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There is a function where the user can "preset" the distance. This, in case you have to change the battery...you can pick up the elapsed distance where you left off. A flat #2032 cell is used in the display/receiver. The transmitter has it's own battery...an #A23 cell. Suggest keep spare batteries on hand. These typically last me about 1 year. Other than speed, the odometer function is used to keep track of mileage. Prefer to stop every 5 to 6 miles to "lube around" the loco.

What's this all leading to? Was able to gather some rough numbers recently regarding fuel efficiency with the new boiler. For the old boiler, needed 2# of propane to go 1 mile (20# took me 10 miles). For the new boiler, need 1.1# to 1.2# to go 1 mile (20# should take me 16 miles). However you want to look at this...this is a major increase in fuel efficiency or mileage! No wonder it takes me longer to empty a fuel bottle!

Attribute this improvement to several factors: 1) new boiler key hole fire box has greater heating surface area than the old boiler rectangular fire box, 2) number of flues went from qty=21 in the old boiler to qty=28 flues in the new boiler, 3) more thorough and better insulation.

No matter how I burn it...it all comes at the rate of enjoyment! Happy steaming! Carl B.
Life is like a sewer...what you get out of it depends on what you put into it!
I don't walk on water...I just learned where some of the stepping stones are!
I love mankind...it's some of the people I can't stand!

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BigDumbDinosaur
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Re: 730 Gets a Boiler

Post by BigDumbDinosaur » Sun Oct 13, 2019 10:51 pm

ccvstmr wrote:
Sun Oct 13, 2019 6:43 pm
Fuel keeps going and going...Attribute this improvement to several factors: 1) new boiler key hole fire box has greater heating surface area than the old boiler rectangular fire box, 2) number of flues went from qty=21 in the old boiler to qty=28 flues in the new boiler, 3) more thorough and better insulation.
4) No crud in the new boiler to impair heat transfer into the water. :D
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I'm an old guy. What's your excuse? ☻

rkcarguy
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Re: 730 Gets a Boiler

Post by rkcarguy » Mon Oct 14, 2019 10:33 am

That's quite a difference, I'm amazed that it was even possible to see such a big gain but like anything the extra tubes, insulation and probably a better firebox shape and size all add up!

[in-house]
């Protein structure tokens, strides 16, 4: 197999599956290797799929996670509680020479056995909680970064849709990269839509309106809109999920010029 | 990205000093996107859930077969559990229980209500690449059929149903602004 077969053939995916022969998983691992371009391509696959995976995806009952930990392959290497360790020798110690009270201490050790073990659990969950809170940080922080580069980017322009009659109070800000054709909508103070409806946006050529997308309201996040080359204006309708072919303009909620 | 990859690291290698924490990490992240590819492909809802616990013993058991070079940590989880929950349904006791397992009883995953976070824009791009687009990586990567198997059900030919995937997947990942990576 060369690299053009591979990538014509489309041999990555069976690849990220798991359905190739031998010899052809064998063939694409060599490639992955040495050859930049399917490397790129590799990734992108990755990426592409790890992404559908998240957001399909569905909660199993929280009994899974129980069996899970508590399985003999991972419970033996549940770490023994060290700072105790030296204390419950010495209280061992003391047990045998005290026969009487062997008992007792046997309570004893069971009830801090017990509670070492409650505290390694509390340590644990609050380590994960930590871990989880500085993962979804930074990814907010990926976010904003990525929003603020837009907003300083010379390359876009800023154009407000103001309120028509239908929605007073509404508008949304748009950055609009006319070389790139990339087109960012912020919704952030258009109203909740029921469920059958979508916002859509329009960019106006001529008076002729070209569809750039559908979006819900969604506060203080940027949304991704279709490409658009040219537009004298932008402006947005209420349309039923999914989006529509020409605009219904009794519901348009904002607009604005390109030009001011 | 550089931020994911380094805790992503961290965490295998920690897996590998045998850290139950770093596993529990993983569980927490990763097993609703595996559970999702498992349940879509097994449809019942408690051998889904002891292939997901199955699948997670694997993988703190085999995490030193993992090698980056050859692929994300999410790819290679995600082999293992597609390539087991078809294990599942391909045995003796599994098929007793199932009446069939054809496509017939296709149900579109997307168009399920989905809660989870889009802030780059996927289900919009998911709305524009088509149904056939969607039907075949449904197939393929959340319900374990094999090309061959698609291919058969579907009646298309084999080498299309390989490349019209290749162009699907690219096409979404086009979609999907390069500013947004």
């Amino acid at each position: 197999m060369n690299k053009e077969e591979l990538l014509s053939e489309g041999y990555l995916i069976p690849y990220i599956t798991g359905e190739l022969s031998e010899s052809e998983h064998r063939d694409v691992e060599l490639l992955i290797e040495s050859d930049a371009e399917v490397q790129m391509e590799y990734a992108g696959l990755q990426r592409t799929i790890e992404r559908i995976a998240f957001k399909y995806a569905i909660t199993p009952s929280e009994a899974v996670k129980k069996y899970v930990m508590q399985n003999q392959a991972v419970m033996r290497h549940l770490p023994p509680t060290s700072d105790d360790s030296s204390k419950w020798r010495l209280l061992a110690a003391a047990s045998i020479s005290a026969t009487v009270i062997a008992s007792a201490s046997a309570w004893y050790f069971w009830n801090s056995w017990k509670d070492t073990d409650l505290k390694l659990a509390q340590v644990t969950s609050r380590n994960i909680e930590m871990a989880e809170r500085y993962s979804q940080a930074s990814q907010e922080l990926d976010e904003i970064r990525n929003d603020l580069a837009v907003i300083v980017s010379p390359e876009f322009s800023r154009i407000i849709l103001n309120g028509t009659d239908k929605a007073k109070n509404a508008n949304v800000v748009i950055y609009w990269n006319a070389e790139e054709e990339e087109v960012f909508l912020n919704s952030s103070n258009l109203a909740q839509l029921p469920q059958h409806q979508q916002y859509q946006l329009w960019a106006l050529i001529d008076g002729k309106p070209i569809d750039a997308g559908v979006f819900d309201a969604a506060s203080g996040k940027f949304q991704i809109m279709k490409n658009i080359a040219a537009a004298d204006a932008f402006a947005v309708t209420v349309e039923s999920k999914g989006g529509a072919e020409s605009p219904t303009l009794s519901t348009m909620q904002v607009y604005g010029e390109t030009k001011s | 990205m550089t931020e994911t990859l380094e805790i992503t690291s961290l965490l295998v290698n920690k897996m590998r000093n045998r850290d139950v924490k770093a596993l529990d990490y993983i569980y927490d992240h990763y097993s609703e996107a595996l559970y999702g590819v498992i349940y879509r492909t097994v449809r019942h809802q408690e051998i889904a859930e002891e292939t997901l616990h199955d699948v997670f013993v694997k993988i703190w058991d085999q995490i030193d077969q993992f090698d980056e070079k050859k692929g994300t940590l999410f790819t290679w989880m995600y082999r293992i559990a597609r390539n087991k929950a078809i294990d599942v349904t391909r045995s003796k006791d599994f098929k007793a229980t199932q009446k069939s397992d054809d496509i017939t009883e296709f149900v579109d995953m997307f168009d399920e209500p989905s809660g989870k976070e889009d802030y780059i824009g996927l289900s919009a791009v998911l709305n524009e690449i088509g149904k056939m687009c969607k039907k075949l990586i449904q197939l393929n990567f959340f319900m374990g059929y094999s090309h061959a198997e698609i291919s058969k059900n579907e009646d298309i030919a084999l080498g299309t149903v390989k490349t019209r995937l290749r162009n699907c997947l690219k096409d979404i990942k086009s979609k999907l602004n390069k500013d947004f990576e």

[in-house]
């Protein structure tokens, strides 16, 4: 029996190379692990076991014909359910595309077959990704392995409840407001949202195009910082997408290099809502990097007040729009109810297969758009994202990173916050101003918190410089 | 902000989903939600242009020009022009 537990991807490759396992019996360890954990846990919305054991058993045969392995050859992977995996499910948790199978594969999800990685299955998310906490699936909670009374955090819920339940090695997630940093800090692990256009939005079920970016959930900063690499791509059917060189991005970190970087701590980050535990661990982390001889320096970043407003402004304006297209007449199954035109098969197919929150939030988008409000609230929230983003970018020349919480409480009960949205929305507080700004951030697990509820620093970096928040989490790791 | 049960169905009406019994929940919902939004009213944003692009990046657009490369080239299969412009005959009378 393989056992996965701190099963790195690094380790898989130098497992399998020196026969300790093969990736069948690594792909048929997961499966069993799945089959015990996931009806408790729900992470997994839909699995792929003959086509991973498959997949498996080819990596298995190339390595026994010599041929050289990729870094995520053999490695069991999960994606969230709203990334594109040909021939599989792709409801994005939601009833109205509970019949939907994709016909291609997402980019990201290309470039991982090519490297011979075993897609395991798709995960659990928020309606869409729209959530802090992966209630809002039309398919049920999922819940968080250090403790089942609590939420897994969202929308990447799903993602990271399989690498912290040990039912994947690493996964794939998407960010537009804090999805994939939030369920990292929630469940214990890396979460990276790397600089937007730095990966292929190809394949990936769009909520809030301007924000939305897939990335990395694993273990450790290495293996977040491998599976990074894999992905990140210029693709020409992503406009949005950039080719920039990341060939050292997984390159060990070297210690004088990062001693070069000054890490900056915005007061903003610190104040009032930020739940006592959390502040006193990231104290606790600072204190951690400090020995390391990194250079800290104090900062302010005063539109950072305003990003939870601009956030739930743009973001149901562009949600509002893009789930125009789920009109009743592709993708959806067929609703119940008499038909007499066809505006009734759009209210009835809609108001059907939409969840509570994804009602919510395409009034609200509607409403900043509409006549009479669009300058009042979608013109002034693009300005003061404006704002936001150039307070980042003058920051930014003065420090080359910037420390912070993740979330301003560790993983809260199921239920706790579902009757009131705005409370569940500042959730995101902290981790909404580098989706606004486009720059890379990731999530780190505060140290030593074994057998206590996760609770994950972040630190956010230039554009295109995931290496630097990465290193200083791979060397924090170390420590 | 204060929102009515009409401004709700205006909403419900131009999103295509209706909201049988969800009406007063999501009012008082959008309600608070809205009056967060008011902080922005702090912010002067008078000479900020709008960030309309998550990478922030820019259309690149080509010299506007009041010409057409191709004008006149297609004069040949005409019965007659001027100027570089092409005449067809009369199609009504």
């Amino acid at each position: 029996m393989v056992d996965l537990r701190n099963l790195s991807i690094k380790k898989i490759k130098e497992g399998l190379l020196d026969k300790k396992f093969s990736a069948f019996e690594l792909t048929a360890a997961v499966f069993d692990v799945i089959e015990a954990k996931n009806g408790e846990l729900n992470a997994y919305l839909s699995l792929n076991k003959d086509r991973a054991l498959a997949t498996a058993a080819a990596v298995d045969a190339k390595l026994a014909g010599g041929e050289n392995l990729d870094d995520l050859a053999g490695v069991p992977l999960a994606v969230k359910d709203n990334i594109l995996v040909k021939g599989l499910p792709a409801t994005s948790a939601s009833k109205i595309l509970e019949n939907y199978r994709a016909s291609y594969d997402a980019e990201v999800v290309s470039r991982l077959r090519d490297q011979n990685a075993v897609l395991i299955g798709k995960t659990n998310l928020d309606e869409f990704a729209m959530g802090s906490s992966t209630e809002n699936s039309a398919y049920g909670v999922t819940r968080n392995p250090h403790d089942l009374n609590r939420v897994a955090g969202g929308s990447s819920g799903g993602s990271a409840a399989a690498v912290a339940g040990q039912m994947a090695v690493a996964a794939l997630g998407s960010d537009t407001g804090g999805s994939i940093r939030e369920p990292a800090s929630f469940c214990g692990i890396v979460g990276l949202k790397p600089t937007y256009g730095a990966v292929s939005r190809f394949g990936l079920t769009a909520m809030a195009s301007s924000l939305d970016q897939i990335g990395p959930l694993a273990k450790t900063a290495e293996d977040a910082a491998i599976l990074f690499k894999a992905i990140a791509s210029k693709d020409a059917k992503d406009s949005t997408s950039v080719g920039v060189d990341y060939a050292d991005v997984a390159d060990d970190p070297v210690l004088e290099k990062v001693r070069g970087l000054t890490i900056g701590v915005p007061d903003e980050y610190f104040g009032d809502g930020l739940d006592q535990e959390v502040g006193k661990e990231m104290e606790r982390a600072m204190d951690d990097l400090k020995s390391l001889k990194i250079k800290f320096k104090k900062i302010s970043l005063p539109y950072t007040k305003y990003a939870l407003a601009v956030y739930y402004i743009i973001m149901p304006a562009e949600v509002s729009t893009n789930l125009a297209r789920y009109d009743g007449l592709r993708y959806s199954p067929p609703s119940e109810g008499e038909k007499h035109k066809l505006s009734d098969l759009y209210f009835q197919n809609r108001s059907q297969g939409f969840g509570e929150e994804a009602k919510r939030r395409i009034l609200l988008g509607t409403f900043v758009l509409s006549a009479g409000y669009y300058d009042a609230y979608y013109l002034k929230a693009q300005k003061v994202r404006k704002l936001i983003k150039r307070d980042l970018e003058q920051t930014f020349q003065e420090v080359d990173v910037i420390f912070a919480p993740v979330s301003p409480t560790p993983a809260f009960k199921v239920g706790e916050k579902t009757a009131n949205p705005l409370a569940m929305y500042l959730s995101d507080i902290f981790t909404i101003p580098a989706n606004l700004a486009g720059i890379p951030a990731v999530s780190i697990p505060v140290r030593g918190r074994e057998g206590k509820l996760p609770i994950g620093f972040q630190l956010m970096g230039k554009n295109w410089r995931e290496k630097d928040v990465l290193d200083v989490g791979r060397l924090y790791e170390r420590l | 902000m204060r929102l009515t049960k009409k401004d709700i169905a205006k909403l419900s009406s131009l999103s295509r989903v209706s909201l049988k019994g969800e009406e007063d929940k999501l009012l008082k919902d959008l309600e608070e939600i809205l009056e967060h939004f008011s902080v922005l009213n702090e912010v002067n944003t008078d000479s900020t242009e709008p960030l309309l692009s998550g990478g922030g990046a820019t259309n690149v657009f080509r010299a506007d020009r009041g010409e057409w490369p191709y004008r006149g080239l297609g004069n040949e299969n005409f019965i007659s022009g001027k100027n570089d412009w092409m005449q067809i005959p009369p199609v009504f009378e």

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ccvstmr
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Re: 730 Gets a Boiler

Post by ccvstmr » Fri Oct 18, 2019 3:58 pm

BigDumbDinosaur wrote:
Sun Oct 13, 2019 10:51 pm

4) No crud in the new boiler to impair heat transfer into the water. :D
BDD...#4)...maybe so. BUT...with the crud in the old boiler firebox water legs...consider this. There was less water to heat! Carl B.
Life is like a sewer...what you get out of it depends on what you put into it!
I don't walk on water...I just learned where some of the stepping stones are!
I love mankind...it's some of the people I can't stand!

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ccvstmr
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Re: 730 Gets a Boiler

Post by ccvstmr » Fri Oct 18, 2019 4:13 pm

End of the line for the year...

You never know in the upper Midwest when you'll get that last run of the year in. The Rutland might have had that opportunity Friday, Oct. 18th. Morning temps were high 40's...with afternoon temps expect to reach 60. Decided to make the best of the situation and go for it!

Brought the pressure up s-l-o-w-l-y this date because of the outside temps. After making sure all feed water systems were working...AND...the safety valves were popping (to release any trapped O2 inside the boiler)...headed for the mainline. The time was just after 11am. 3 hours later, I accomplished my primary goal...finish off the fuel in the propane tank.

Before firing up...tank weight was 27.5#. When done running...tank weight was 19.5#. Good time to stop...there was only 1/2# of fuel remaining. Total distance traveled during those 3 hours...5.4 miles. Fuel efficiency was therefore 1.5# propane per mile (RK you should be interested in that). Fuel consumption was up slightly from the previously reported fuel use stats...and with good reason. Decided to add a little more load to the draw bar. Estimated weight for the day was 1000-1200# including tender and engineer.

Lunch was "on the go". Had to keep that freight moving! Turned out to be a great day for steam wisps and railroading. Will finish the boiler Winterizing during the next couple of week. UNLESS...we get a heat spell!

Thanks to all for joining me on the Rutland 730 new boiler journey! Appreciated your input, questions, comments and personal experiences.
Carl B.

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Life is like a sewer...what you get out of it depends on what you put into it!
I don't walk on water...I just learned where some of the stepping stones are!
I love mankind...it's some of the people I can't stand!

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BigDumbDinosaur
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Re: 730 Gets a Boiler

Post by BigDumbDinosaur » Sat Oct 19, 2019 2:41 am

ccvstmr wrote:
Fri Oct 18, 2019 3:58 pm
BigDumbDinosaur wrote:
Sun Oct 13, 2019 10:51 pm

4) No crud in the new boiler to impair heat transfer into the water. :D
BDD...#4)...maybe so. BUT...with the crud in the old boiler firebox water legs...consider this. There was less water to heat! Carl B.
Yes, but will the locomotive run on hot crud? :D
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I'm an old guy. What's your excuse? ☻

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NP317
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Re: 730 Gets a Boiler

Post by NP317 » Sat Oct 19, 2019 7:45 pm

Knowing that about 70% of the energy transfer to the water occurs in the firebox (full-sized locomotive boilers), crud-filled water leg spaces make a big negative difference.
RN